Time will either be your greatest asset or your greatest enemy in retirement. Spent wisely, time opens the door for you to walk into the fullness of how you were uniquely created. However, time spent unwisely may produce idleness, bad habits, or feelings of displeasure and discontentment.
Bottom Line: You HAVE time!
The absence of work combined with increased longevity means you HAVE time. Statically speaking, if you have reached the age of 65 years old, you will likely live another 20+ years. If you follow the Repurposed Process, your retirement will be exhilarating, passionate, fulfilling and impactful. What a great way to spend your time!
There’s a (spiritual) battle for the way you spend your time
Whether you are aware of it or not, there is a massive battle for the way you spend your time. It’s a spiritual battle. After all, retirees are the most powerful generation on the planet today. The enemy knows this fact. He may be granted only limited power to dictate how much time you have left on Earth (Job 2, for example), so his tactics will be focused on the way you spend your time. The next-best thing in the enemy’s eyes is to strip you of your purpose and entice you to follow the ways of the world without a plan. Indefiniteness of purpose is a much bigger deal than you thought. Having indefiniteness of purpose creates idleness, which is just-as-good to your adversary.
Having idle time is winning by the world’s standards
According to conventional wisdom, the ability to not work and do nothing in retirement is winning. Don’t hear us incorrectly, we are huge proponents of rest and relaxation. However, retired or not, it must be earned rest. The reason you looked forward to the weekend is because you worked during the week. There was accomplishment. Rest needs to be viewed as a reward and recharge proceeding adding-value. Unfortunately, society has painted a false picture of the ideal retirement as one with unlimited idle time as its primary focus.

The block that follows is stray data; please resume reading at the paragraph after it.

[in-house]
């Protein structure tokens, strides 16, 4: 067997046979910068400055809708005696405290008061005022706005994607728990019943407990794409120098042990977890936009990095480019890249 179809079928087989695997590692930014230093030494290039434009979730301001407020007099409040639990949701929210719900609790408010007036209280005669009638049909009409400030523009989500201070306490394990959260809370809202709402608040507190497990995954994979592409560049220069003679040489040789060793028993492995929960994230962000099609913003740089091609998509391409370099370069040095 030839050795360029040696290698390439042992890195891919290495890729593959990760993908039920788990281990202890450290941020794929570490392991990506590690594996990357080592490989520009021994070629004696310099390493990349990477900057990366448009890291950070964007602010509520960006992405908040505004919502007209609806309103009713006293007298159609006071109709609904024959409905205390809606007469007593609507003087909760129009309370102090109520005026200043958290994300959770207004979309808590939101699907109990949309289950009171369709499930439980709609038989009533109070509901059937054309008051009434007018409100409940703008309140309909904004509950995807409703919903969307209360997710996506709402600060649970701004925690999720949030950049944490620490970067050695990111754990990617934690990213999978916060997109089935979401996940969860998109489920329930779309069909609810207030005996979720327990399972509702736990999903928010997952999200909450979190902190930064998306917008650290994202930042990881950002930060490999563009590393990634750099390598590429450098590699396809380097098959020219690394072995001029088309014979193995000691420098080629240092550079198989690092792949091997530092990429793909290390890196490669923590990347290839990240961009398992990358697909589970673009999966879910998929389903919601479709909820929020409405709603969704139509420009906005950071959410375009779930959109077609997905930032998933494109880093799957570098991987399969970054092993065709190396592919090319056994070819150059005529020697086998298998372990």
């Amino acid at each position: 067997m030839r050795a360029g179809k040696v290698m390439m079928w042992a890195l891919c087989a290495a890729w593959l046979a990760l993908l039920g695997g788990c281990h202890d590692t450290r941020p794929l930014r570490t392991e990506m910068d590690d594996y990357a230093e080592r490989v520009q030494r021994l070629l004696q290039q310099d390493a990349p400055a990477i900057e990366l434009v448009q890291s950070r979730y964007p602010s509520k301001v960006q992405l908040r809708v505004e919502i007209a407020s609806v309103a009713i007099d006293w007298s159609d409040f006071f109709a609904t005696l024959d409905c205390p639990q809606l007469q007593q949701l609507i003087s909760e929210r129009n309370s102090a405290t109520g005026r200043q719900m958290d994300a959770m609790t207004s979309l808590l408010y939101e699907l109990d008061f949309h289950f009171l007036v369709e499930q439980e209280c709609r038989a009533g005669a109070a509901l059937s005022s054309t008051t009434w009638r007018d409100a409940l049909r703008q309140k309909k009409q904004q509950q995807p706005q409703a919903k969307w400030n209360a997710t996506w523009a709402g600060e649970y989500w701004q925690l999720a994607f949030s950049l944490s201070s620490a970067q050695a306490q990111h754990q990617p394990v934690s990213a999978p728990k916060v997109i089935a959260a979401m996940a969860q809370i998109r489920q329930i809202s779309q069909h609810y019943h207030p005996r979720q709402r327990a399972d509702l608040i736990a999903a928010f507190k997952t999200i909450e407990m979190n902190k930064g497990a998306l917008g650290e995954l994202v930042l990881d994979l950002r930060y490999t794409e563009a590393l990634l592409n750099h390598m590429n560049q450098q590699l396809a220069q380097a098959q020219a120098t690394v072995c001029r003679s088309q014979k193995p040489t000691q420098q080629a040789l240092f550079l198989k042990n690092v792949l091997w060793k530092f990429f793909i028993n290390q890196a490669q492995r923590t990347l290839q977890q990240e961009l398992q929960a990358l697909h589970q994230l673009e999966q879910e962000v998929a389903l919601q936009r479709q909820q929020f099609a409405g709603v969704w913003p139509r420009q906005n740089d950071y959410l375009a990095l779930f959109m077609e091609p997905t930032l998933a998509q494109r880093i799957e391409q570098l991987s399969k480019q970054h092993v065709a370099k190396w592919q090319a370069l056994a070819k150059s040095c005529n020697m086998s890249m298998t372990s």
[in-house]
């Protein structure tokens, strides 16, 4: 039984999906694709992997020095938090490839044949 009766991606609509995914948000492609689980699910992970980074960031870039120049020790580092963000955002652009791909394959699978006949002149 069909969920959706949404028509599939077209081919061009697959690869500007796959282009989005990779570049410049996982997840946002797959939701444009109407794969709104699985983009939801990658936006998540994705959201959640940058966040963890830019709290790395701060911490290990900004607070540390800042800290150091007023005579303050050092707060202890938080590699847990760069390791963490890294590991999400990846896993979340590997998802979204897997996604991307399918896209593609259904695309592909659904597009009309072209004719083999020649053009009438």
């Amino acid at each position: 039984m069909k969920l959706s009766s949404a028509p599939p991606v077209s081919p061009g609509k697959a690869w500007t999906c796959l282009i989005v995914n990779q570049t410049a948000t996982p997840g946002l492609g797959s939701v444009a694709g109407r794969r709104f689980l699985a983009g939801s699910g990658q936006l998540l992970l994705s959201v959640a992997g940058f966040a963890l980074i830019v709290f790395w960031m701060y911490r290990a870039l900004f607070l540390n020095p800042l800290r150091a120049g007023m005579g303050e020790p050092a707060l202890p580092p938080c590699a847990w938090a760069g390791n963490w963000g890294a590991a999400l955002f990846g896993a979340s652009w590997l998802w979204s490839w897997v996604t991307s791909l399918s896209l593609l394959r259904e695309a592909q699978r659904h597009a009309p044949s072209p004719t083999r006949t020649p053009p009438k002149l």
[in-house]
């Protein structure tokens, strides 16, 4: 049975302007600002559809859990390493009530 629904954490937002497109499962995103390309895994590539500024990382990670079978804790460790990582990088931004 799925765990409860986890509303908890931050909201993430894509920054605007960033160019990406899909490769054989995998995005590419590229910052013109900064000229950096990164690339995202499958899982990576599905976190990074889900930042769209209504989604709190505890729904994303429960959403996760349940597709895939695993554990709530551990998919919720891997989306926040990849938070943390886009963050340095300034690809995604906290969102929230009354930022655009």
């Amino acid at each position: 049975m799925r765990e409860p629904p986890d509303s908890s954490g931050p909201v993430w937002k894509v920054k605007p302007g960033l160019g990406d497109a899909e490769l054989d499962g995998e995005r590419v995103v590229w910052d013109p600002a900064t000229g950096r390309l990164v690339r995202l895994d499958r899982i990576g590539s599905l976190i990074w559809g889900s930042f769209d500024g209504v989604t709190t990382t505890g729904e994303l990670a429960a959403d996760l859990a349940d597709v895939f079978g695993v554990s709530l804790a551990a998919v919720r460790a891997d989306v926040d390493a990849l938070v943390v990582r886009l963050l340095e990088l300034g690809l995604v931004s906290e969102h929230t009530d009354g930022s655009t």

Busyness is NOT the opposite of idleness
The goal of many retirees is to just “stay busy”. And while staying busy is a noble goal, busyness doesn’t necessarily equate to living with intentionality and purposefulness. Busy work is defined as work without purpose. It’s time-filler. Hobbies are wonderful and there is nothing wrong with striving to have a nice lawn. However, there is a definite line between doing yard work in combination with purposeful work – and just “having something to do.” Without intention, retirees will easily spend six to eight hours a day busy, but doing very little.
How do you make retirement your greatest asset?
The first thing you must do is unlearn what retirement is supposed to look like for you. Break free from the American dream retirement mindset of endless idle and purposeless time. Challenge the status quo. Change your perception of retirement asking yourself, “What is retirement really about for me?” Secondly, you must have definiteness of purpose. Having purpose transcends purely spending time with kids and grandkids. There’s a deeper underlying reason for your life. Do you know exactly how you are uniquely created? Do you understand your new retirement assignment? Finally, you must have a clear and defined plan. Is your schedule nearly wide-open each day? Do you wake up each day excited knowing you have purposeful work ahead? Do days seem to float by or are you in control of your time and schedule with intentionality?
Ready to take the next step in your Repurposed journey? Click here.
Co-Founder of Retire Repurposed